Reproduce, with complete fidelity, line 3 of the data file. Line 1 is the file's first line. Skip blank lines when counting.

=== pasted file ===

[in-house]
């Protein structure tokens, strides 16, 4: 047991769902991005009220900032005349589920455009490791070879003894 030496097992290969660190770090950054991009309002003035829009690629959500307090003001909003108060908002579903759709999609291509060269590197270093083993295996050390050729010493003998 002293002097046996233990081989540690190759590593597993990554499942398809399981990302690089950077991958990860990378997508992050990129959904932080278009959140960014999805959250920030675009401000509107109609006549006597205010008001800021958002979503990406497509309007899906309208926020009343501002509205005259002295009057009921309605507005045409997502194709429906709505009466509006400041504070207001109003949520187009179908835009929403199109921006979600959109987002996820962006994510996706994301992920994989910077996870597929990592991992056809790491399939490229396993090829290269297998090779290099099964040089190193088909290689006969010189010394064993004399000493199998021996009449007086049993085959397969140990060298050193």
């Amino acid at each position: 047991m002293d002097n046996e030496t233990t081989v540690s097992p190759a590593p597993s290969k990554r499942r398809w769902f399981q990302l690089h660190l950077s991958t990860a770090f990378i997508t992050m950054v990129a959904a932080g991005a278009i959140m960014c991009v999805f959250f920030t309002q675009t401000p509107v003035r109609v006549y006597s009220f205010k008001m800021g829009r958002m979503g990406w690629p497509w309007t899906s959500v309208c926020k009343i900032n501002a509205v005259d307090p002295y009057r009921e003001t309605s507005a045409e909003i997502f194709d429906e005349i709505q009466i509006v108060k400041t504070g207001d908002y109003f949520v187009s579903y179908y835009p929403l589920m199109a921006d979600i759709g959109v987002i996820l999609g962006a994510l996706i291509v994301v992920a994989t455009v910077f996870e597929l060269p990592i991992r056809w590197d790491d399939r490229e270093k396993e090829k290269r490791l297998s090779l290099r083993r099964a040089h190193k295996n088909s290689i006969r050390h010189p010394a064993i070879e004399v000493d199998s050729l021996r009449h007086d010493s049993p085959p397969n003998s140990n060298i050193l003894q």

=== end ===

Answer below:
């Amino acid at each position: 047991m002293d002097n046996e030496t233990t081989v540690s097992p190759a590593p597993s290969k990554r499942r398809w769902f399981q990302l690089h660190l950077s991958t990860a770090f990378i997508t992050m950054v990129a959904a932080g991005a278009i959140m960014c991009v999805f959250f920030t309002q675009t401000p509107v003035r109609v006549y006597s009220f205010k008001m800021g829009r958002m979503g990406w690629p497509w309007t899906s959500v309208c926020k009343i900032n501002a509205v005259d307090p002295y009057r009921e003001t309605s507005a045409e909003i997502f194709d429906e005349i709505q009466i509006v108060k400041t504070g207001d908002y109003f949520v187009s579903y179908y835009p929403l589920m199109a921006d979600i759709g959109v987002i996820l999609g962006a994510l996706i291509v994301v992920a994989t455009v910077f996870e597929l060269p990592i991992r056809w590197d790491d399939r490229e270093k396993e090829k290269r490791l297998s090779l290099r083993r099964a040089h190193k295996n088909s290689i006969r050390h010189p010394a064993i070879e004399v000493d199998s050729l021996r009449h007086d010493s049993p085959p397969n003998s140990n060298i050193l003894q």